Walter Hewlett said he'd heard rumors of integration problems for months leading up to HP's March 19 vote to buy Compaq, but feared board members wouldn't listen.
WILMINGTON, Del.In the months leading up to the March 19 vote of Hewlett-Packard Co. shareholders to decide whether to approve the proposed buyout of Compaq Computer Corp., board member Walter Hewlett repeatedly heard reports that the integration effort of the two high tech giants was running into trouble.
Hewlett, who was leading a bitter proxy battle to convince shareholders to reject the $20 billion deal, however, never told other board members of the rumors because he was unsure his colleagues would give the information credence.
"Communication between me and the rest of the board had broken down," Hewlett said Wednesday afternoon in court here Wednesday. "We were in a proxy fight. Whether or not they would take something like this as serious or as a publicity stunt, I wasnt sure."
Hewlett testified during the second day of the trial involving the lawsuit he filed against HP claiming executives with the Palo Alto, Calif., company misled shareholders about the benefits of a merger with Compaq and that they strong-armed a large institutional investor into voting for the acquisition.
During his testimony, Hewlett, the son of one of the companys co-founders, said much of what he was hearing about the struggling integration efforts were in the form of rumors, such as bits of conversations and anonymous messages left on his voice mail. He said he would file those directly to his lawyers.
Later, he said he also received copies of what appeared to be an internal memo from Compaq Chairman and CEO Michael Capellas and an anonymous letter sent to the Securities and Exchange Commission that further called the deal into question. Hewlett acknowledged that the Capellas memo, which was not entered as evidence, could be a forgery.
Still, Hewlett said, he questioned the financial data that HP executives, including Chairman and CEO Carly Fiorina and Chief Financial Officer Bob Wayman, were presenting to shareholders and analysts, and that fueled his proxy battle as well as the lawsuit.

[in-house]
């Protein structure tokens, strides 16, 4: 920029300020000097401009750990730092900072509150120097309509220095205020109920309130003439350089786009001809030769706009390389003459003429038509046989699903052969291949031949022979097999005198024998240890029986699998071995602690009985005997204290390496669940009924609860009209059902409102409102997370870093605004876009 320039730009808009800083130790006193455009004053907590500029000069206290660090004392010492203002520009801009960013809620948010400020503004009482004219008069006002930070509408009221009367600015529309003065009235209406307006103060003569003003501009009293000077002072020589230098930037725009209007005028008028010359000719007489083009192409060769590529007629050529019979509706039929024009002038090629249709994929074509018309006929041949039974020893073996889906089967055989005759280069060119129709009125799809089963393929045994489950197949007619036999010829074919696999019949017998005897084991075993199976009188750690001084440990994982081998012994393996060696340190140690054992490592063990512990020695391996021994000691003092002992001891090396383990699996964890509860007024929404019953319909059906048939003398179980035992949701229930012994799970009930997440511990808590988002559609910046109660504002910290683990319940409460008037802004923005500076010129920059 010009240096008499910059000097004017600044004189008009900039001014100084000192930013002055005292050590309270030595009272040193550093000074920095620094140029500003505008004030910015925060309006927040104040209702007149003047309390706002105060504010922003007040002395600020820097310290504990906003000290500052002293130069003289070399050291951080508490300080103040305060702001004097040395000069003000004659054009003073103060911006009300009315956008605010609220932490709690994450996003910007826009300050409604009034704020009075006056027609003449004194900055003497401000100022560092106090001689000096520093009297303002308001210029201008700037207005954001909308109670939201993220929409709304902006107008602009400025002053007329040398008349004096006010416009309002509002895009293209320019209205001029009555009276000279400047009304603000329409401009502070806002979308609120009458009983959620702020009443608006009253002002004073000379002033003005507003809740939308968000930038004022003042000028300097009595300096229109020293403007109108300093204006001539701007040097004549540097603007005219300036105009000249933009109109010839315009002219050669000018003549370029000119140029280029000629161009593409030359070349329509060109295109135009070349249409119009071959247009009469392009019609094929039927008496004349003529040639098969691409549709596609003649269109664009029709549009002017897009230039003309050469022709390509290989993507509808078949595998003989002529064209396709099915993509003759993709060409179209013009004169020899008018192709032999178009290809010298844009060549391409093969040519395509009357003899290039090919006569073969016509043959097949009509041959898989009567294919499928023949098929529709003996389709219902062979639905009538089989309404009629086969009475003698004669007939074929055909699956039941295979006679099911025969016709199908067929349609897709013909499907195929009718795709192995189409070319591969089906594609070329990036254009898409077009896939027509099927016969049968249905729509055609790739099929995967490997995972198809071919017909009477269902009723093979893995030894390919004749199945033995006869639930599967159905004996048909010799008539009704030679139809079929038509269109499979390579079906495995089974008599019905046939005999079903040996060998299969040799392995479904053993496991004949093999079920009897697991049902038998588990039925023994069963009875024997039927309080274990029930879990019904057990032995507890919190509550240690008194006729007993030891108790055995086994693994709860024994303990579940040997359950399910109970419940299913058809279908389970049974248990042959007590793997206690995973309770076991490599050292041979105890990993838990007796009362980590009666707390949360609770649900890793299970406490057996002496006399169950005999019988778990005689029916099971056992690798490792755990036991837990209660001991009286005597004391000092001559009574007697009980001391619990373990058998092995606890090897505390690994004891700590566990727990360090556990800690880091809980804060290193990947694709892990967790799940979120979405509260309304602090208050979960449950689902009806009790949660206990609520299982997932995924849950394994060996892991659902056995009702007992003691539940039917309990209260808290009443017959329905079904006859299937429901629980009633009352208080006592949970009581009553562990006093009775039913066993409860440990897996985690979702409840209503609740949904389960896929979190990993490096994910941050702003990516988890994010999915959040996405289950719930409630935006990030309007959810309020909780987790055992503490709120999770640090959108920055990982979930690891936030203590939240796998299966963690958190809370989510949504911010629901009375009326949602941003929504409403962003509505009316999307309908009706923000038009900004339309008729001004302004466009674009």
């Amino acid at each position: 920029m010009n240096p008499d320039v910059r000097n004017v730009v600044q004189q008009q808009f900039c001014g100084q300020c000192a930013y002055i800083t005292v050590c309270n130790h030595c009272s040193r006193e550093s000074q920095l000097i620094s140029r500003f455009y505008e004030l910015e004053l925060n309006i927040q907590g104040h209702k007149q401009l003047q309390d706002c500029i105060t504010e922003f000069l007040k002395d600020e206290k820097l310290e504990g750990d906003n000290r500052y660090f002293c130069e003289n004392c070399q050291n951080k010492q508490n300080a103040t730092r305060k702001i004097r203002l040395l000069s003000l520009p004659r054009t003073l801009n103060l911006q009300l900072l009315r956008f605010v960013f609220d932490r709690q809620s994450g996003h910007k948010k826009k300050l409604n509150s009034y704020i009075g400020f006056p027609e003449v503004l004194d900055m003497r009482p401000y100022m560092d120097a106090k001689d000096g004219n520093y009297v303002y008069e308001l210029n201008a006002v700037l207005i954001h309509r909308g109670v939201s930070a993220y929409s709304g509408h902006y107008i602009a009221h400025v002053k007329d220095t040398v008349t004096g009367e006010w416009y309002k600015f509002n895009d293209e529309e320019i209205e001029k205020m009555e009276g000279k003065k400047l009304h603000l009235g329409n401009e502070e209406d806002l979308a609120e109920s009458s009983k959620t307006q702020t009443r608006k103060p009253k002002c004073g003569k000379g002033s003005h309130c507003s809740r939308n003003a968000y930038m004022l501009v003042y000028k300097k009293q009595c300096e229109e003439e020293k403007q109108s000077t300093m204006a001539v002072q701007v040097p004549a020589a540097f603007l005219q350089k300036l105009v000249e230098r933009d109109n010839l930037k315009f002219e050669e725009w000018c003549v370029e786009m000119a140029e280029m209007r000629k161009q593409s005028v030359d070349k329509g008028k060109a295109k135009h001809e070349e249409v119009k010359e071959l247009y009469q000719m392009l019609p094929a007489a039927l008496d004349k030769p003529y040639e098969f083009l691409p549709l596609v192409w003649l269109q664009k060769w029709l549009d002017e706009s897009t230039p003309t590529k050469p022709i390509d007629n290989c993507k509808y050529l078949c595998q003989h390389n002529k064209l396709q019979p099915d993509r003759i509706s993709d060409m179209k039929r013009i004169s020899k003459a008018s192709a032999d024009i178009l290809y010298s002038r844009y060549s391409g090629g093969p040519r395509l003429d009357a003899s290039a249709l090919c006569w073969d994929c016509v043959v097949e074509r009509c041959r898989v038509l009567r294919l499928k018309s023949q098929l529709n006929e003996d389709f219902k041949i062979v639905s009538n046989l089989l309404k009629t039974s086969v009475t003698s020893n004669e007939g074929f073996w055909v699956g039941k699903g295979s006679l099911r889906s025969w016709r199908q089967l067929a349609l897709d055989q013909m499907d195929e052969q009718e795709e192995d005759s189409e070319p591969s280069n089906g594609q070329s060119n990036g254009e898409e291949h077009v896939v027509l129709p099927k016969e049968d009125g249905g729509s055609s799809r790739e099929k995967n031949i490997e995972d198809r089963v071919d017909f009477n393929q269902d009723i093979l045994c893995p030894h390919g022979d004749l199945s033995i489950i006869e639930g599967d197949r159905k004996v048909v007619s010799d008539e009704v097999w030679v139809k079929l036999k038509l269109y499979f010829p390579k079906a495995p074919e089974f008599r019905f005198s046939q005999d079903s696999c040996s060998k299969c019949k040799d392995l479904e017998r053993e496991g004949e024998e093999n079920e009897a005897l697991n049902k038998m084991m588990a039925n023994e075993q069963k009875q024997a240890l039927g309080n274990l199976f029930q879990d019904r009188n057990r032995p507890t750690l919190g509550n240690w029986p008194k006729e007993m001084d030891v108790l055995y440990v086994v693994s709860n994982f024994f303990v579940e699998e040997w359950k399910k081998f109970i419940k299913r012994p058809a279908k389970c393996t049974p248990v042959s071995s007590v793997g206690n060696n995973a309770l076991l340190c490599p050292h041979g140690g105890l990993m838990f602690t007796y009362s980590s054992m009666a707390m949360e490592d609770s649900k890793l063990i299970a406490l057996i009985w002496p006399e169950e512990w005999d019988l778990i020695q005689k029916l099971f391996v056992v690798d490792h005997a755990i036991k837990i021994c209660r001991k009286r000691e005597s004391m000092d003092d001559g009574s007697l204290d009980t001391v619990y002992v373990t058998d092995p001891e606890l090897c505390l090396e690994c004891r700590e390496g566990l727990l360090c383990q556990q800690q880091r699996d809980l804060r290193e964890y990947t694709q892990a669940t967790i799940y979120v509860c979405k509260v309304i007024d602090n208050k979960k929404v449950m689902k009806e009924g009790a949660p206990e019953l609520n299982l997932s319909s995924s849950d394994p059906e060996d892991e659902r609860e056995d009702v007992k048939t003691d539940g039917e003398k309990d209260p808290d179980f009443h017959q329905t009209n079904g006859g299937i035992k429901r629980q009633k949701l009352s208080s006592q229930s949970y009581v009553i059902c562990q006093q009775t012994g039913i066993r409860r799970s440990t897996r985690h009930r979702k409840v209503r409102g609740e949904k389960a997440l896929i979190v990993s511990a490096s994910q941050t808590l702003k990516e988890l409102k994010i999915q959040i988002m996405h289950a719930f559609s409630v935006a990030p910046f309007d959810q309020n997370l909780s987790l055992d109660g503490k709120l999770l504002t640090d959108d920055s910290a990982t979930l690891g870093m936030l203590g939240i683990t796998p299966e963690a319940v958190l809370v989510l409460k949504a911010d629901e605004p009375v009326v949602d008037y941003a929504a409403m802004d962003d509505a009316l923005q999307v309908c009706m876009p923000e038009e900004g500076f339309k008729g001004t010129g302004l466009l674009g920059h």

"I certainly didnt believe HPs numbers were attainable and could not understand why they kept saying they could," Hewlett said. "The rest was just rumors."
Those numbers are the key to Hewletts lawsuit. While part of the suit centers around whether HP executives improperly pressured Deutsche Bank and its subsidiary, Deutsche Asset Management, into voting 17 million shares in support of the acquisition, Hewletts lawyers are pushing to show that for months, Fiorina and others gave positive presentations to shareholders while internal reports gave a more dire financial picture of the deal.
According to HP, preliminary numbers indicate that shareholders approved the deal by about 45 million votes. Hewlett will need to convince Judge William Chandler III of the Delaware Chancery Court to throw out the entire vote, not simply those cast by Deutsche Bank.
In questioning Fiorina and Wayman, Hewlett attorney Stephen Neal focused much of the time on internal "value capture" reports from various business unit teams to show that people inside the company had serious concerns about the buyout, but that HP executives never told shareholders or analysts about those concerns.
Fiorina and Wayman, who said they still believe the combined company will meet the key financial goals of $2.5 billion in cost savings and no more than 4.9 percent of lost revenue because of the acquisition in fiscal year 2003, both testified that those reports were simply status reports of how the planning process was proceeding and were not forecasts. They also said that employees traditionally will be conservative in their assessments, which would lead to some of the initial skepticism outlined in reports in February and March.
However, Hewlett testified that in his 15 years as a board member, business units traditionally have been aggressive in their forecasts.
"In almost every case, the business units came back overly optimistic, and the company had to give them a haircut," he said.
When Hewlett decided to initiate the proxy fight, he said he retained financial consultants Friedman Fleischer & Lowe. Initially the group was hired for $500,000 to conduct an assessment of the deal, then given a $3 million fee for financial advice during the proxy fight. The group will be paid $12 million if the acquisition is defeated, Hewlett said.
HP attorney Steven Schatz questioned whether the $12 million bonus would take away the consultants independence. Hewlett denied that.
Spencer Fleischer, a partner in the firm, will testify Thursday morning. Judge Chandler said he hopes to wrap up the trial by the end of Thursday.